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Fish Consumption in Chile is Less Than Eight per cent of all Meat

08 January 2013

CHILE - At best forecasts, fish consumption in Chile reached 6.9 kilos per capita per year, according to a report prepared by the consulting SCL Econometrics, at the request of the Undersecretary of Fisheries (Subpesca).

The report found that fish represents eight per cent of the 84.7 kilos of meat per capita annually consumed in Chile, reports EconomiaYNegocios.

According to the records of the Office of Agricultural Studies and Policies (PASO) meat consumption is as follows: chicken 36.7 kilos, pig 25.6 kilos and beef 21.7 kilos.

The study finds that the low consumption of fish in Chile is due to two main reasons: availability and prices.

In the first case, the low supply depends on landings, crops and imports. "Fish is often sent to the foreign market, given how competitive the prices of those markets are," says the report.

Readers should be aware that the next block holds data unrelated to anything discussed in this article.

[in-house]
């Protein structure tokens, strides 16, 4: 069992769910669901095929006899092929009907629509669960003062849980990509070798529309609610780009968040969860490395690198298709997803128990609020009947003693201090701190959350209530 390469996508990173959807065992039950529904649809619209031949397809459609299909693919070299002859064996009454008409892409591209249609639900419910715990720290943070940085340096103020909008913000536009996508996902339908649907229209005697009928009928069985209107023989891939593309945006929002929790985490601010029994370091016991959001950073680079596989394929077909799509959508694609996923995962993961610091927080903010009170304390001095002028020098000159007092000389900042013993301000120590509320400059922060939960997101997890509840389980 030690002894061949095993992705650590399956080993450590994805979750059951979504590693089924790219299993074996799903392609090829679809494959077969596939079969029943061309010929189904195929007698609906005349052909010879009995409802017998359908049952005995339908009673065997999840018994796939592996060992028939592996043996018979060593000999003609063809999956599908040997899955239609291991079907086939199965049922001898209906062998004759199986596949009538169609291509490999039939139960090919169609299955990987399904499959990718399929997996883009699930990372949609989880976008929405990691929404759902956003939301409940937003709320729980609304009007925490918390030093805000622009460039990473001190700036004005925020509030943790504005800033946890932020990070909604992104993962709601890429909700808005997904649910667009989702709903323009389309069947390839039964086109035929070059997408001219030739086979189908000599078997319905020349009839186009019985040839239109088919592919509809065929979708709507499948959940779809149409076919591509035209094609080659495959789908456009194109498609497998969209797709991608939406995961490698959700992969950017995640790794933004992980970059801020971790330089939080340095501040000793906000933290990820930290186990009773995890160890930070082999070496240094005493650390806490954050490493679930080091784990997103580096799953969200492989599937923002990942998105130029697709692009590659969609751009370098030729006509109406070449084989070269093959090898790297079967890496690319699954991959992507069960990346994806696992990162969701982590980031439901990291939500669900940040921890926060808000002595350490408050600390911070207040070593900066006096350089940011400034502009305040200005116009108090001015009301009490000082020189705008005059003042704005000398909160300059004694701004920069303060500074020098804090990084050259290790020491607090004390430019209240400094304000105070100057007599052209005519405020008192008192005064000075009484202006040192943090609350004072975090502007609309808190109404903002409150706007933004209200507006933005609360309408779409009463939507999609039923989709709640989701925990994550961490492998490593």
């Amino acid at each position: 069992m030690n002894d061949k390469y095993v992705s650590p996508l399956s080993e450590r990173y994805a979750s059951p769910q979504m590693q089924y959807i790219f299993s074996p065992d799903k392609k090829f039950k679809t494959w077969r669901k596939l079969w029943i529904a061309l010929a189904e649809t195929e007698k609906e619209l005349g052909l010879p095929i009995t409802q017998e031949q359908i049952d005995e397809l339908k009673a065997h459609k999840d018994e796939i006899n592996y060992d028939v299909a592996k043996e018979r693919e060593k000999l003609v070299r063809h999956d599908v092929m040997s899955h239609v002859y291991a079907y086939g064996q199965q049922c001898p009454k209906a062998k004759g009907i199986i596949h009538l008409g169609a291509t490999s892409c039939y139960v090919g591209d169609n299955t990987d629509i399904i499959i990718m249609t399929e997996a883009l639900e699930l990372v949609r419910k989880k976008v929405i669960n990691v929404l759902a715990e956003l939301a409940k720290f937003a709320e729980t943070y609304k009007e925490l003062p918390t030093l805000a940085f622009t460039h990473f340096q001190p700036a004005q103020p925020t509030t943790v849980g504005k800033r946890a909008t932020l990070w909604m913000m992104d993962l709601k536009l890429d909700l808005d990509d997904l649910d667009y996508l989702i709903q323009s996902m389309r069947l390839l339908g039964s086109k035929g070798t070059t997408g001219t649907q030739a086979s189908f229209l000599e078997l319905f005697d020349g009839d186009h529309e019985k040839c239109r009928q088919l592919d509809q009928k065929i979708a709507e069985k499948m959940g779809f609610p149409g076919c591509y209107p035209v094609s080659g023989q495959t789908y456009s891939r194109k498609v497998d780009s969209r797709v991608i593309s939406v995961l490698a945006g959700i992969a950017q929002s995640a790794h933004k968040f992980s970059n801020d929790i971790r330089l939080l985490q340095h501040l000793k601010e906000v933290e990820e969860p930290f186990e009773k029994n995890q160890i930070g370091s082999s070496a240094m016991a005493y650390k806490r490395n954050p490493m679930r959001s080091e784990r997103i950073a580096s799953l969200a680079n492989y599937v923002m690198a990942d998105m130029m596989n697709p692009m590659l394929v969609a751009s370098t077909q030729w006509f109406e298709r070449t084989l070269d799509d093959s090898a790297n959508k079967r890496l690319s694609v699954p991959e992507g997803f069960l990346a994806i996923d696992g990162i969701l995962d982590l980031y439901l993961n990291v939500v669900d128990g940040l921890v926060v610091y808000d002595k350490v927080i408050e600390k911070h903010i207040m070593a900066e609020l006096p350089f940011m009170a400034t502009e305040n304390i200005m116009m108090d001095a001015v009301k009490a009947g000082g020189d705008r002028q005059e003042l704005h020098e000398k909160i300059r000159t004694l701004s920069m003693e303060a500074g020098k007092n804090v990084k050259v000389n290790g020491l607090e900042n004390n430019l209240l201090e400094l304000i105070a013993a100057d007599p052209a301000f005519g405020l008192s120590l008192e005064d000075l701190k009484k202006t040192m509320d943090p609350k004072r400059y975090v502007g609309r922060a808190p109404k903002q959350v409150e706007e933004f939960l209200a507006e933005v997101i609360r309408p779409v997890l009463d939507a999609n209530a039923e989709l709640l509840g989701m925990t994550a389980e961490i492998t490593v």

Quotas for fish catches are also falling, following the depletion of the resources, meaning less supply.

Another reason for the low consumption of fish within the national population is the high price that is traded in much of the country. According to the report, salmon, eel gold, red ling, clams and mussels are currently the most expensive proteins in the market, with values exceeding $10,000 per kilo in supermarkets as well in the Central Market.

Their prices can be several times that for chicken.

The study also detected that marketing margins averaged 70 per cent in supermarkets and 50 per cent in the Central Market. Therefore, by resolving this, the profits of fishermen and the levels of competition and prices for these products could be increased.

TheFishSite News Desk



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